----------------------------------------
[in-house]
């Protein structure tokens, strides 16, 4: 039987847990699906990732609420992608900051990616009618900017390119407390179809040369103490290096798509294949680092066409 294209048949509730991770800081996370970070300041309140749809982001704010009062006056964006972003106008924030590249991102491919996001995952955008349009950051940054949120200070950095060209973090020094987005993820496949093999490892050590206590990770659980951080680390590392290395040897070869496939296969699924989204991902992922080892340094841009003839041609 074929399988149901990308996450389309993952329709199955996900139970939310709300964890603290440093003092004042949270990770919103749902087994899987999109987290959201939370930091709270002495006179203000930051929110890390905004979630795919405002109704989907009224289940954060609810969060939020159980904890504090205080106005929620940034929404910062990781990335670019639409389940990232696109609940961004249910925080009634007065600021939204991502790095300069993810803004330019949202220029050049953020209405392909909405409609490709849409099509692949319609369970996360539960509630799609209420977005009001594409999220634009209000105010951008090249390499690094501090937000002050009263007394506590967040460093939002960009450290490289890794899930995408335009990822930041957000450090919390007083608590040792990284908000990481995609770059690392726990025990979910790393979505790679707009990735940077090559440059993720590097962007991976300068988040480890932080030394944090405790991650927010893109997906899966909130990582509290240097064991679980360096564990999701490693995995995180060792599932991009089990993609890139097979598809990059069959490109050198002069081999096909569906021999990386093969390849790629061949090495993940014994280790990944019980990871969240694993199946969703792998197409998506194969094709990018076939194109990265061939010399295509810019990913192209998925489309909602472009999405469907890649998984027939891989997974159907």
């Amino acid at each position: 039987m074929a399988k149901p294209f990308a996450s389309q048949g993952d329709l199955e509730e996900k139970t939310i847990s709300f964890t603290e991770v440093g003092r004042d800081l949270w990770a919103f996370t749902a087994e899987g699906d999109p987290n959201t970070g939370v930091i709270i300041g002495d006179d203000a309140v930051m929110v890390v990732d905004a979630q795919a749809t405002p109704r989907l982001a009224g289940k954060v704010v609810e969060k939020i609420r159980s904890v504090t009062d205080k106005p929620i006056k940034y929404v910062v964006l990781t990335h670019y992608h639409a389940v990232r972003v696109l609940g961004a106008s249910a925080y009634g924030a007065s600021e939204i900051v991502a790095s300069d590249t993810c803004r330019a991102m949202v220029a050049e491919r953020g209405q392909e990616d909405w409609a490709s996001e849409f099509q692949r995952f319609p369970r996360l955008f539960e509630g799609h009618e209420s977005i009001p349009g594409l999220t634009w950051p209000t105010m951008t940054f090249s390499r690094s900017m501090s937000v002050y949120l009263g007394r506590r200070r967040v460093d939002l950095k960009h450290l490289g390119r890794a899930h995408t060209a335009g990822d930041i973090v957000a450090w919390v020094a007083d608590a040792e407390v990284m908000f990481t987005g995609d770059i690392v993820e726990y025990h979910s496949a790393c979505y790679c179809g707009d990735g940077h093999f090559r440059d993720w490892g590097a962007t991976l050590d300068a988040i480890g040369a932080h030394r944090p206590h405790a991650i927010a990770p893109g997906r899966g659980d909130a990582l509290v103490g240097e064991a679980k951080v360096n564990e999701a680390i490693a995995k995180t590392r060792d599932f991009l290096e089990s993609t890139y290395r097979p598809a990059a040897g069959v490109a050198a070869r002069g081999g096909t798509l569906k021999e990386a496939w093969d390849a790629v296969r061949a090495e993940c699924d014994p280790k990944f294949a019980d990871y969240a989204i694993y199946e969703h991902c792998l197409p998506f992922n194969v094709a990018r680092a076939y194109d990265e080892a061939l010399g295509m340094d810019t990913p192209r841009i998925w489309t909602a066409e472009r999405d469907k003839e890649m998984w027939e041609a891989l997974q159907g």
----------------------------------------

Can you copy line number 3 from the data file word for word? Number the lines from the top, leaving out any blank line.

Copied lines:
């Amino acid at each position: 039987m074929a399988k149901p294209f990308a996450s389309q048949g993952d329709l199955e509730e996900k139970t939310i847990s709300f964890t603290e991770v440093g003092r004042d800081l949270w990770a919103f996370t749902a087994e899987g699906d999109p987290n959201t970070g939370v930091i709270i300041g002495d006179d203000a309140v930051m929110v890390v990732d905004a979630q795919a749809t405002p109704r989907l982001a009224g289940k954060v704010v609810e969060k939020i609420r159980s904890v504090t009062d205080k106005p929620i006056k940034y929404v910062v964006l990781t990335h670019y992608h639409a389940v990232r972003v696109l609940g961004a106008s249910a925080y009634g924030a007065s600021e939204i900051v991502a790095s300069d590249t993810c803004r330019a991102m949202v220029a050049e491919r953020g209405q392909e990616d909405w409609a490709s996001e849409f099509q692949r995952f319609p369970r996360l955008f539960e509630g799609h009618e209420s977005i009001p349009g594409l999220t634009w950051p209000t105010m951008t940054f090249s390499r690094s900017m501090s937000v002050y949120l009263g007394r506590r200070r967040v460093d939002l950095k960009h450290l490289g390119r890794a899930h995408t060209a335009g990822d930041i973090v957000a450090w919390v020094a007083d608590a040792e407390v990284m908000f990481t987005g995609d770059i690392v993820e726990y025990h979910s496949a790393c979505y790679c179809g707009d990735g940077h093999f090559r440059d993720w490892g590097a962007t991976l050590d300068a988040i480890g040369a932080h030394r944090p206590h405790a991650i927010a990770p893109g997906r899966g659980d909130a990582l509290v103490g240097e064991a679980k951080v360096n564990e999701a680390i490693a995995k995180t590392r060792d599932f991009l290096e089990s993609t890139y290395r097979p598809a990059a040897g069959v490109a050198a070869r002069g081999g096909t798509l569906k021999e990386a496939w093969d390849a790629v296969r061949a090495e993940c699924d014994p280790k990944f294949a019980d990871y969240a989204i694993y199946e969703h991902c792998l197409p998506f992922n194969v094709a990018r680092a076939y194109d990265e080892a061939l010399g295509m340094d810019t990913p192209r841009i998925w489309t909602a066409e472009r999405d469907k003839e890649m998984w027939e041609a891989l997974q159907g």